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Common Childhood Illnesses

Here are some illnesses that children often get. All of these spread from person to person. The table shows the following:

  • Disease: The name your health care professional will call it.
  • Symptoms: The signs of sickness your child will have or show.
  • Spread: The way your child can get or spread the disease.
  • Infectious: The time when your child is most likely to get or spread the disease.
  • Exclusion: When your child is not allowed to attend school, nursery or day care, with this illness.

Disease

Symptoms

How it’s spread

Infectious

Exclusion

Chicken Pox Fever

Small, fluid filled spots that look like tiny blisters

By an infected person coughing or sneezing

By touching the fluid in the blisters before the blisters are dry

1-2 days before the spots appear

up to 6 days after the spots start

Until feeling well and the blisters are crusted over and dry
Fifth Disease Mild fever

Aches

Tiredness

Cold-like symptoms

A red face rash “slapped cheeks” appears.

Rash may spread to the body

By contact with the nose and throat secretions of an infected person

The virus can pass from an infected pregnant woman to her unborn baby

 

 

Before the rash appears. Probably not contagious after the rash appears.

 

 

 

 

Only if not well enough to participate

Exposed pregnant women should contact their doctor.

 

 

German Measles (Rubella) Mild fever

Runny nose

Swollen glands

Sometimes followed by a mild red rash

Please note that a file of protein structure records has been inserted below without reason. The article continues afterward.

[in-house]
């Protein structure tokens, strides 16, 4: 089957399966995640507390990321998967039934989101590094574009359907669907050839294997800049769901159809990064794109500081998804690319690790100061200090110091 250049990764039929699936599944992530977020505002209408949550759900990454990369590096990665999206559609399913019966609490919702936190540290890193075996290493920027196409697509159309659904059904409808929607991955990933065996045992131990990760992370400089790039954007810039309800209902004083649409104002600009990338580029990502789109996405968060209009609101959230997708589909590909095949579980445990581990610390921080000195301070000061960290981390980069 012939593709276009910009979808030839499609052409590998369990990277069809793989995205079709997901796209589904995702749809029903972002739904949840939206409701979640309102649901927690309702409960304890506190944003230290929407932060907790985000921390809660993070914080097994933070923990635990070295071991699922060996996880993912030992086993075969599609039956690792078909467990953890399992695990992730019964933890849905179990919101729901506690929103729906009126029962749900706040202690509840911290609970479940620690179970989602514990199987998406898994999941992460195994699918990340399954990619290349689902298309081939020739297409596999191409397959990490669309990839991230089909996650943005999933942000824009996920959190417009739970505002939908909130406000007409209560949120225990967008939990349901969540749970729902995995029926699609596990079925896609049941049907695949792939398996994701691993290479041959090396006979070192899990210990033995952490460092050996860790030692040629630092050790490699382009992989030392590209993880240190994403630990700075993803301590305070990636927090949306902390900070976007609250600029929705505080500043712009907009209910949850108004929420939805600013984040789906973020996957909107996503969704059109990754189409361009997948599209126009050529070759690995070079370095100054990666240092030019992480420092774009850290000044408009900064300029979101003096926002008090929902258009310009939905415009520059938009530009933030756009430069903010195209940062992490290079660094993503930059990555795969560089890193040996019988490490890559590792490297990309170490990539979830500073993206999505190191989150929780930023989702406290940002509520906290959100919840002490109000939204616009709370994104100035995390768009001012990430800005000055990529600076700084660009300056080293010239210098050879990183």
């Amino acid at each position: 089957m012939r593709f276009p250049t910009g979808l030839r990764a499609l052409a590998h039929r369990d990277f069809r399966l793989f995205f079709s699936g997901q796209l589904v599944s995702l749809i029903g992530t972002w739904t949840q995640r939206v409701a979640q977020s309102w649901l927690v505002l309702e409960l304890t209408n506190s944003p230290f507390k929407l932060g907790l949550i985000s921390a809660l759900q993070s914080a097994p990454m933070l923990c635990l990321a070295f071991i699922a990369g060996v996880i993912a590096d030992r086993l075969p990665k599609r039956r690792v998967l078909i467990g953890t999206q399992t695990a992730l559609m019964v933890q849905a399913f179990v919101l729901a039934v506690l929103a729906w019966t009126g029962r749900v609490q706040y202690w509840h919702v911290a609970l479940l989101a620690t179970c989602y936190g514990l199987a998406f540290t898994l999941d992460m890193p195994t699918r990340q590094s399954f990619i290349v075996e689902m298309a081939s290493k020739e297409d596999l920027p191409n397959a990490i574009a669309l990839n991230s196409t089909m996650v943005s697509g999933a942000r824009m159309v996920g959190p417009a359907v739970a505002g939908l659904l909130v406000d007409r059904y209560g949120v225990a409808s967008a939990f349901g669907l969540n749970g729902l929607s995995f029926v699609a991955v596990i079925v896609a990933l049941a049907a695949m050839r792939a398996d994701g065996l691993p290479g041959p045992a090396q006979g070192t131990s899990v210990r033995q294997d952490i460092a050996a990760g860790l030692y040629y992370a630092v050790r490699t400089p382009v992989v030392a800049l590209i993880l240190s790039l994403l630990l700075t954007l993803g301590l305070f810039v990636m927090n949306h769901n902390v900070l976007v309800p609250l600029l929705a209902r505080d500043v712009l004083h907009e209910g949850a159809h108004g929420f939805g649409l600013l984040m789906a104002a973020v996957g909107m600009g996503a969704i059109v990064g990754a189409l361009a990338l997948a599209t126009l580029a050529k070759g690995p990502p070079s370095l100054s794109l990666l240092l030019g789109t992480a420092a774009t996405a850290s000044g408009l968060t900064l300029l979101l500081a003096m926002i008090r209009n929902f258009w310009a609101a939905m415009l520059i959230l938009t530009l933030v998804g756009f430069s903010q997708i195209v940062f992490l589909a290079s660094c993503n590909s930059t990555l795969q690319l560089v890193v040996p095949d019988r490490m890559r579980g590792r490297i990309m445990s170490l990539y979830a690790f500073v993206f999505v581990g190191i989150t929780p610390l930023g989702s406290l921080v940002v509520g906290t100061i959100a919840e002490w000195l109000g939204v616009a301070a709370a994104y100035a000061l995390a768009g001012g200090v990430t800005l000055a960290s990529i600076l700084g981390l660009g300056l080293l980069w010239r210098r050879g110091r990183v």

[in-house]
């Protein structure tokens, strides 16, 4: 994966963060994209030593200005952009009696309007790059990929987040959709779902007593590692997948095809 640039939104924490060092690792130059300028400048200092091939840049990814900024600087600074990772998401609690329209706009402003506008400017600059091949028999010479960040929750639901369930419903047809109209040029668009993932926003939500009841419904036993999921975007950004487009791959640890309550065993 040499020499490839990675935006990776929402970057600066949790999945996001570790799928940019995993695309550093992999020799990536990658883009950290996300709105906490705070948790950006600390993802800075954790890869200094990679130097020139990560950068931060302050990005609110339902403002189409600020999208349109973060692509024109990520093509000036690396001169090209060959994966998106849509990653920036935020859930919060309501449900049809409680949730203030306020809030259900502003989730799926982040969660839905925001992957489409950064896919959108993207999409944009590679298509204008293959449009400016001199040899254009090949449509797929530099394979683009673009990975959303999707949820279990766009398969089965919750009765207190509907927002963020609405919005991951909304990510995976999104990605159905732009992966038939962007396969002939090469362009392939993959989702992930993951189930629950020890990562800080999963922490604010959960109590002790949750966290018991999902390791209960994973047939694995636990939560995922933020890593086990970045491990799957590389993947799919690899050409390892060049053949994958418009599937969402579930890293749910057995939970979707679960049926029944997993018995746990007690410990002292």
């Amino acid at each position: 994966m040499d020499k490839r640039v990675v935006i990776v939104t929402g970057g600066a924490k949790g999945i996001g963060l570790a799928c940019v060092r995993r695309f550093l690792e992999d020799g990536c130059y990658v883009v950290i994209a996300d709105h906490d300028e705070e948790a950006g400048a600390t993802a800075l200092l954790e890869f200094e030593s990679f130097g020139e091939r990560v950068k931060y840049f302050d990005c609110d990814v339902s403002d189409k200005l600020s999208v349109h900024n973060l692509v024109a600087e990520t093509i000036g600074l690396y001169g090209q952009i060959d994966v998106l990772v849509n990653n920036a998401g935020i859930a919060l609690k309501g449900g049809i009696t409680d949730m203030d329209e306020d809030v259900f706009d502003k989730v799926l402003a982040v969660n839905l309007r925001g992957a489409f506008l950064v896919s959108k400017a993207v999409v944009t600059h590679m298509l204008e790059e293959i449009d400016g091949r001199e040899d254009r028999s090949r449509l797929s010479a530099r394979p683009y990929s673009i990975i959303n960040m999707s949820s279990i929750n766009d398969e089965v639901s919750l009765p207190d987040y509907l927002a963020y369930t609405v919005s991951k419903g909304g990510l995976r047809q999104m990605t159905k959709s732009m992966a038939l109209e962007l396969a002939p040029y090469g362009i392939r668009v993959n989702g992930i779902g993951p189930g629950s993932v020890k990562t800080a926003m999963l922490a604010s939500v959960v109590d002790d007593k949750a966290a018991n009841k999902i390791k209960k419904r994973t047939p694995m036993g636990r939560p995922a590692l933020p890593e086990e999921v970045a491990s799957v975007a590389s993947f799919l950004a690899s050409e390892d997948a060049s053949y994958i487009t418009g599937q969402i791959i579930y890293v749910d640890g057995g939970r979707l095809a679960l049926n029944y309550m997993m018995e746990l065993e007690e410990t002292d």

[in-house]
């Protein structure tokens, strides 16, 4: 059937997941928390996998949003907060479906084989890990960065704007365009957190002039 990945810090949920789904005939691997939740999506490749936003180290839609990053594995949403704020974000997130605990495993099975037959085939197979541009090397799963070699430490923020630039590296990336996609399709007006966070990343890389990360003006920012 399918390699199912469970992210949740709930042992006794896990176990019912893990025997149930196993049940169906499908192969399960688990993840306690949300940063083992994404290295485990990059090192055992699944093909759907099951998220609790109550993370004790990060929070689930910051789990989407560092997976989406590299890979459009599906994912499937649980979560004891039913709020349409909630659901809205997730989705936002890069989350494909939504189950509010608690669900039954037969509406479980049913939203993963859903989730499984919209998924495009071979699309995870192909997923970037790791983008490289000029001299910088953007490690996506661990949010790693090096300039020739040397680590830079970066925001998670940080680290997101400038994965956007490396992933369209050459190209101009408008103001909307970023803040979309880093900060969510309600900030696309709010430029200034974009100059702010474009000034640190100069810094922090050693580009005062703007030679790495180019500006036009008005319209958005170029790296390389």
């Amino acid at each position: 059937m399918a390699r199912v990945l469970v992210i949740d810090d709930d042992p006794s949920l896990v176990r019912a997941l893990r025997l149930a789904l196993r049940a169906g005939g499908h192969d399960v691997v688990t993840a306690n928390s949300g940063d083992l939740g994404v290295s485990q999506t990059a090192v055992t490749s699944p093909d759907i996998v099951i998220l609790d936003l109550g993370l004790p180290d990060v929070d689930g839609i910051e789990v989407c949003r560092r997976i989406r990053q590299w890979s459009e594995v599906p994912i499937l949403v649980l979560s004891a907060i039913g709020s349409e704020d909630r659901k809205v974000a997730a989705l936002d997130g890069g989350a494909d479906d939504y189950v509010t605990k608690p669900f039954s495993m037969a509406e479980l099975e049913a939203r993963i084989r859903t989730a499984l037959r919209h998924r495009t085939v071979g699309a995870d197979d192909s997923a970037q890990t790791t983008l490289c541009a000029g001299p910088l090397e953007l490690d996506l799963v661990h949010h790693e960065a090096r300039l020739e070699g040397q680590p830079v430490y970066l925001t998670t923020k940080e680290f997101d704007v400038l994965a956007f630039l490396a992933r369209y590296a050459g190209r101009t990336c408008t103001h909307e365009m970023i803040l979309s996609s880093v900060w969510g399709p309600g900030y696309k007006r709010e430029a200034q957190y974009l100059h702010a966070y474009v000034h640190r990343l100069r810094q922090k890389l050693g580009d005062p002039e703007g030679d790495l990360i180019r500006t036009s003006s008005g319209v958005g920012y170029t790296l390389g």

By an infected person coughing or sneezing.

By contact with the nose and throat secretions of an infected person.

The virus can pass from an infected pregnant woman to her unborn baby.

From 7 days before until 7 days after the rash first appears

 

 

 

 

Until 7 days after the rash first appears

Exposed pregnant women should contact their doctor

Hand, Foot and Mouth Disease

(Coxsackievirus Disease)

Fever

Sore throat

Sore(s) in the mouth

May be sore on the gums, tongue, palms fingers and soles of the feet

By contact with the nose and throat secretions and/or faeces (stool/bowel movement) of an infected person

 

While symptoms are present (However, the virus can continue to shed in the stool for weeks)

 

 

Only if not well enough to participate

 

 

 

Impetigo Pus filled pimples that crust over

These are usually located on the face but may be on other parts of the body not covered by clothes (arms and/or legs)

By person to person through direct contact with secretions from the sores of an infected person From onset of skin infection until 24 hours after a specific antibiotic has been started Until a full 24 hours after antibiotic treatment has been started
Measles
(Red Measles)
High fever

Runny nose

Cough

Inflamed eyes

Small red spots with bluish-white centers inside the mouth (Koplik spots)

After about 4 days, a bright, red, raised blotchy rash appears

By an infected person coughing or sneezing

By contact with the nose or throat secretions of an infected person

 

 

 

From 4 days before onset of symptoms until 4 days after the rash appears

 

 

 

 

 

Until 4 days after the rash first appears

 

 

 

 

 

 

Mumps Fever

Swollen salivary glands (below the ears)

By an infected person coughing or sneezing